Now I'm accompanying a rehearsal of Humperdinck's "Hänsel and Gretel" at our school, trying to understand how singers just don't know the difference between "one, two" and "one, two, three". I'm walking from down town to Ruoholahti, enjoying the marvellous sunny weather, but I'm also missing my brown hat I was so used to. Before that, I'm giving a presentation of Mäntyjärvi's "Four Shakespeare Songs" for our small group of 20th century music styles students, who are transfixed.
I'm dreaming a strange dream when I am woken up by the alarm clock, but I can't be very sure about this because it seems to happen all the time. However, I definitely know that it's another Monday, because the day before, I'm spending my Sunday sightreading Prokofjeff's "The Ugly Duckling" very badly at the English School's 50th anniversary in Tapiola-Sali and wondering how on earth I get myself into these situations.
Now I'm marching in late to Dominante's rehearsal, dragging a huge package from Suomalainen Kirjakauppa with me, and about eight hours before, I am deciding I'm going to start seriously saving money when I bump into the Times Comprehensive Atlas of the World for a greatly reduced price. I'm feeling a little out of my frame because of the strong antibiotics, and also my stiff neck and back are feeling painful.
I have just finished conducting my first rehearsal with my choir, Lauttasaaren Laulajat, and feel extremely confident and happy about the way it went and especially about the open reception of the singers, most of whom are around fifty years older than me.
The doctor, whom I finally go to see after being sick for six consecutive weeks, tells me I have prolonged bronchitis and I forget my hat at his office. I'm feeling edgy and nervous about starting my new job in Lauttasaari the same evening.
Berlin is spread under my feet like a huge sparkling diamond dotted with rubies. I can't believe I am in the air,and that a thin piece of airplane is the only thing stopping me from flying way down into the black night.
I am stuck in the horribly crowded and unpleasant Habib Bourgiba International Airport in Monastir, Tunisia, because our flight back home is two hours late. Monastir is a beautiful place, much nicer than Yasmine Hammamet, where I have just spent the past week, and where we are now returning with a louage (shared taxi) after a wonderful day in Tunis, where I am now doing one of my favourite things when I'm abroad - using public transport. Far far away, Mikko is turning 20 but I'm not remembering that, just like he forgot my birthday completely. I'm in a freezing swimming pool, surrounded by women dressed in matching turquoise swimming suits, and some time before that I am exploring Hotel Dar Az Zakariya, where some of the rooms seem to be close to the Libyan border, and where it's now six in the morning and dirty, exhausted Finnish people like me are experiencing the delights of bureocracy and filling out their guest registration cards before either crashing onto their beds or crashing onto the breakfast table.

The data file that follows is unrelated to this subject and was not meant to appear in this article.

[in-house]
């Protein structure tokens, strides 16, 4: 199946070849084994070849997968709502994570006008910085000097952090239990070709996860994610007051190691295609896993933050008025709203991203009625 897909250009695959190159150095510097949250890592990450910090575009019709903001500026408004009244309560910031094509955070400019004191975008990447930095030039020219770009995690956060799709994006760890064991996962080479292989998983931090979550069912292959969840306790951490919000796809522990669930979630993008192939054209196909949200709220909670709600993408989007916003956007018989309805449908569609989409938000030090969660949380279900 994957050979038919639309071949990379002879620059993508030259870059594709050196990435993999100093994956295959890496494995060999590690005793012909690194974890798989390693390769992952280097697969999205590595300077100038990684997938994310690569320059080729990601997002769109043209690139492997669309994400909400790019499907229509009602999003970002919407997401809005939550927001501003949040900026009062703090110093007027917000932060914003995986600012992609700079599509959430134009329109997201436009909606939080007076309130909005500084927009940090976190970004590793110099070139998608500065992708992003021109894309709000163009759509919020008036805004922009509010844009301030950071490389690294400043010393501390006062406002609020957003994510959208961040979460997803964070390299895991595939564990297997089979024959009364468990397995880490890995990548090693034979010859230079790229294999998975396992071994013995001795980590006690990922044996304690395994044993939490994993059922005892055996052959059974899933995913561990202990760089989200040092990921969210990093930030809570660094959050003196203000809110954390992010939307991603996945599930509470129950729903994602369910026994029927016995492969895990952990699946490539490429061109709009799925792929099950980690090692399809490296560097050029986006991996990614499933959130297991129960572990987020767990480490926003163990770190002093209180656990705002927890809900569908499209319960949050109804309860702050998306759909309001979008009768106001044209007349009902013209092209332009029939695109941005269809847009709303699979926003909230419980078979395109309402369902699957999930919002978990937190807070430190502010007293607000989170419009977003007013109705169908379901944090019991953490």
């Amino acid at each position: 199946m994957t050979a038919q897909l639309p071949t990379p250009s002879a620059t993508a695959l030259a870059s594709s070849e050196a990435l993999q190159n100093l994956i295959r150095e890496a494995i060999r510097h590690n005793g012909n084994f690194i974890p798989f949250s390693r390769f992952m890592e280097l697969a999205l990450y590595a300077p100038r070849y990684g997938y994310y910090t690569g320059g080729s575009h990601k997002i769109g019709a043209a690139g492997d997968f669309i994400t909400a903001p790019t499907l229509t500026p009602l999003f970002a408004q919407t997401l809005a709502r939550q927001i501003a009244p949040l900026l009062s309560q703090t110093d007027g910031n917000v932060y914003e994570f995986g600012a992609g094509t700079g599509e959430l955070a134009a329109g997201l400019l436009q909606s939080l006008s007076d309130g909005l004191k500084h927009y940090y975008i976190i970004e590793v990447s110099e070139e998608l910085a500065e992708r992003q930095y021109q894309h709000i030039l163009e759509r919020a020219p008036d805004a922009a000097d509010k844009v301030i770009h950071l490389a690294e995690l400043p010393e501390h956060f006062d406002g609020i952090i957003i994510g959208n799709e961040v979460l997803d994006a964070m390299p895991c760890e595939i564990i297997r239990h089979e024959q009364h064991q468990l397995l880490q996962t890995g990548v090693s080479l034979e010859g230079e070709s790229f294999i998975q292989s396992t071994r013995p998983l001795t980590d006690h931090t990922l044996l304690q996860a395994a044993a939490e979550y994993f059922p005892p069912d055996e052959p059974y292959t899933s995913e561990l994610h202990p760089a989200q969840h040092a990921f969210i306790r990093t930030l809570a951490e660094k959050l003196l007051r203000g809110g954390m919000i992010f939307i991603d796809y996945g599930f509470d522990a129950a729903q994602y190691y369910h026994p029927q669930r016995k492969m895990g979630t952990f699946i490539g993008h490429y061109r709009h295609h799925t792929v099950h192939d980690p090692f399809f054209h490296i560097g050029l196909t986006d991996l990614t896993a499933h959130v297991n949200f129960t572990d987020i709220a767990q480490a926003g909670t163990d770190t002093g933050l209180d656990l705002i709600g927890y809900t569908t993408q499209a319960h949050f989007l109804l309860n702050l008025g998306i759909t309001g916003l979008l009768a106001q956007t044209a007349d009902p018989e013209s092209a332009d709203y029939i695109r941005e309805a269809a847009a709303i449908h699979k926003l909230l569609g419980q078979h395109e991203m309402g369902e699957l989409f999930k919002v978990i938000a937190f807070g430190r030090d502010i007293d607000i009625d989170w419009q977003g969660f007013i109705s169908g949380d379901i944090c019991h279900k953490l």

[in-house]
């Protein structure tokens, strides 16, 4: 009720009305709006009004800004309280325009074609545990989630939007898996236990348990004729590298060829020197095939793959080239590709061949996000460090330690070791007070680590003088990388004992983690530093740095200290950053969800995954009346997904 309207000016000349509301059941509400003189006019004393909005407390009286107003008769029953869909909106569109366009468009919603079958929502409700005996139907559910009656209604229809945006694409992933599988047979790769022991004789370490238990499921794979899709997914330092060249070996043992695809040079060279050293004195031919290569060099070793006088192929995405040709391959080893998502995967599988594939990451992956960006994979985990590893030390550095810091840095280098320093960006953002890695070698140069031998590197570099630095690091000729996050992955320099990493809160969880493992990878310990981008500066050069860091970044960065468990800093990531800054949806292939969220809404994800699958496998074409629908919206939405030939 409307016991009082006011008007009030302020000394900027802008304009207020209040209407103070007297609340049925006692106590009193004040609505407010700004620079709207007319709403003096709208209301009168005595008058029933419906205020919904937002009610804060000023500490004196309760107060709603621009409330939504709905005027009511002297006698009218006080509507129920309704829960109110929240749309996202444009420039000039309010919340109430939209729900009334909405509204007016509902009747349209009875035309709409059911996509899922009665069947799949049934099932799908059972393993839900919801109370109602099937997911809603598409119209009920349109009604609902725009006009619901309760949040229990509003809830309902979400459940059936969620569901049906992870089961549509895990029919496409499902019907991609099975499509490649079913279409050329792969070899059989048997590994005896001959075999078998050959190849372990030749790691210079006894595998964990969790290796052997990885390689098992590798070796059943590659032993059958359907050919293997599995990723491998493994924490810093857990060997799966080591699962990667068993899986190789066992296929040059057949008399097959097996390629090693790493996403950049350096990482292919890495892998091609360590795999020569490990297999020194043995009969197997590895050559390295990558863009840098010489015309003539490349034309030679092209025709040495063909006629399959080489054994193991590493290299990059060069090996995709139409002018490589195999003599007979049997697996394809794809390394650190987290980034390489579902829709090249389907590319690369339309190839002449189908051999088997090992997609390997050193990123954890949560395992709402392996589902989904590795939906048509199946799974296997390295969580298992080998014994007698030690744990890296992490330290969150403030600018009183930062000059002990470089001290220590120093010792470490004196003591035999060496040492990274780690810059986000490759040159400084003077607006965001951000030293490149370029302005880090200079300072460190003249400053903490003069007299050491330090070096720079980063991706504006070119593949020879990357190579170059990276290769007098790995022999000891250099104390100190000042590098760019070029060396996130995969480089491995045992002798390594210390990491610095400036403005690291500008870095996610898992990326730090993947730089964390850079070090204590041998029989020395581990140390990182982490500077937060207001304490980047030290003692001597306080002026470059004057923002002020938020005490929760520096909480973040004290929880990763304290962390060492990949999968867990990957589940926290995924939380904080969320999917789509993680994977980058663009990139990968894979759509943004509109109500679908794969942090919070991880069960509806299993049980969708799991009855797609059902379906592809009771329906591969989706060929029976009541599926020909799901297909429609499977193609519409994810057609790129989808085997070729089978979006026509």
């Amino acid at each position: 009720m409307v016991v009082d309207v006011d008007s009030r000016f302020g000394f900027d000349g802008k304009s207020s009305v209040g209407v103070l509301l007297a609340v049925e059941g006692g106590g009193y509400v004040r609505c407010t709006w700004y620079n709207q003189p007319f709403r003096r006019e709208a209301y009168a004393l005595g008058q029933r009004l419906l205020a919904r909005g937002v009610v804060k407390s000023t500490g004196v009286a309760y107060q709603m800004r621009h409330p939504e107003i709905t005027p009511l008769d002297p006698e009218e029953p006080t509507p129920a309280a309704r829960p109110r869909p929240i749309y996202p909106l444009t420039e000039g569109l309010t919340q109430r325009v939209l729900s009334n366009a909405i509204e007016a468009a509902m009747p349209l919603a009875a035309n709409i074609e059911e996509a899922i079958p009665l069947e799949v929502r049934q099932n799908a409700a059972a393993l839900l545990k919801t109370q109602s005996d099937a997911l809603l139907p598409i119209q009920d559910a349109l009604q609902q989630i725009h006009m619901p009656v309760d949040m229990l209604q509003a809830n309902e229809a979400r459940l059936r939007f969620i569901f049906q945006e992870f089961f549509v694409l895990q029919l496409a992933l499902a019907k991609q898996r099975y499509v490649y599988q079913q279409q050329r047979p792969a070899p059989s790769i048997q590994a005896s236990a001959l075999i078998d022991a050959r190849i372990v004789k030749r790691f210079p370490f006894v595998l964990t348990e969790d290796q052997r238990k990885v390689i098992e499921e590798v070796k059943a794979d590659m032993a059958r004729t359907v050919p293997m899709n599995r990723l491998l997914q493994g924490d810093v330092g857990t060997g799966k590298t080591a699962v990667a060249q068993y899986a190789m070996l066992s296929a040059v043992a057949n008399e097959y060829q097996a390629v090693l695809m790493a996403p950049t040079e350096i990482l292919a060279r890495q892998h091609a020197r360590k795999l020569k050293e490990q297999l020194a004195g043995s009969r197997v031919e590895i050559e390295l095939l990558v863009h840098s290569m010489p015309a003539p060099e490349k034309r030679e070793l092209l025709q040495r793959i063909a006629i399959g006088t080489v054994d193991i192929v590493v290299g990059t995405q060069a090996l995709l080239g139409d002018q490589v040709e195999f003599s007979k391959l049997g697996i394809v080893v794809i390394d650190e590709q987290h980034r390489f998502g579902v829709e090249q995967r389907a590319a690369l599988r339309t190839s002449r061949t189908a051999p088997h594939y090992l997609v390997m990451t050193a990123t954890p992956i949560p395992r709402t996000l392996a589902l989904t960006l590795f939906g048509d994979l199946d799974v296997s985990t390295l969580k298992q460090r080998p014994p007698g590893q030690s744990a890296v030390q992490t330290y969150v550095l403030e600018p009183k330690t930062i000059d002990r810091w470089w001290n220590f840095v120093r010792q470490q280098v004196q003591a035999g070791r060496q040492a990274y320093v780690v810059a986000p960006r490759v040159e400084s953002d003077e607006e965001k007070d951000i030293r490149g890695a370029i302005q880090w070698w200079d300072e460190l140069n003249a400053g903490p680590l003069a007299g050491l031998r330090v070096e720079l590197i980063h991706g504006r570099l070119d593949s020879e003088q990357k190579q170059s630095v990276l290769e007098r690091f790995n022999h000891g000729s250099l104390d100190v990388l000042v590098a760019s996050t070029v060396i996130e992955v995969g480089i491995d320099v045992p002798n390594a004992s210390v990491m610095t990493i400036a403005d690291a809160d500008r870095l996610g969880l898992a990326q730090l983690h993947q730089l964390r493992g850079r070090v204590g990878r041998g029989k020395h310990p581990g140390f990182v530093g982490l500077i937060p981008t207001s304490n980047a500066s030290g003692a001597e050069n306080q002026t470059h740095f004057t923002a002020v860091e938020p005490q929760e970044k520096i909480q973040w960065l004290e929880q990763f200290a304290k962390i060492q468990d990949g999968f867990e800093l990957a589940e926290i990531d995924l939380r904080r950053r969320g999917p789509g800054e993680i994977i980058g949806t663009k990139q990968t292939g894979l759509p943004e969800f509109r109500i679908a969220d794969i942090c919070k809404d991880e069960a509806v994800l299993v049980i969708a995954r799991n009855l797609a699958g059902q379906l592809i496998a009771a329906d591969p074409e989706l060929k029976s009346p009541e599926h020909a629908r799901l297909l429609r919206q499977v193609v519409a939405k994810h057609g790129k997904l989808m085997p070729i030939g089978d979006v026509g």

I've got around five hours before leaving home and it's a race against time to print and copy a couple of pieces of paper which have to be given out to the whole choir at the airport. On the same day, I see an unknown person walking towards me on Apollonkatu and find myself quickening my pace so he passes quicker, and half an hour before I am being hit on the stomach and the back by a drunkard in Ruoholahti.
It's Tuesday evening and I am publishing my latest blog entry called "In memoriam".

Now it's midnight and I finished writing this summary on the past couple of weeks. It's time for bed.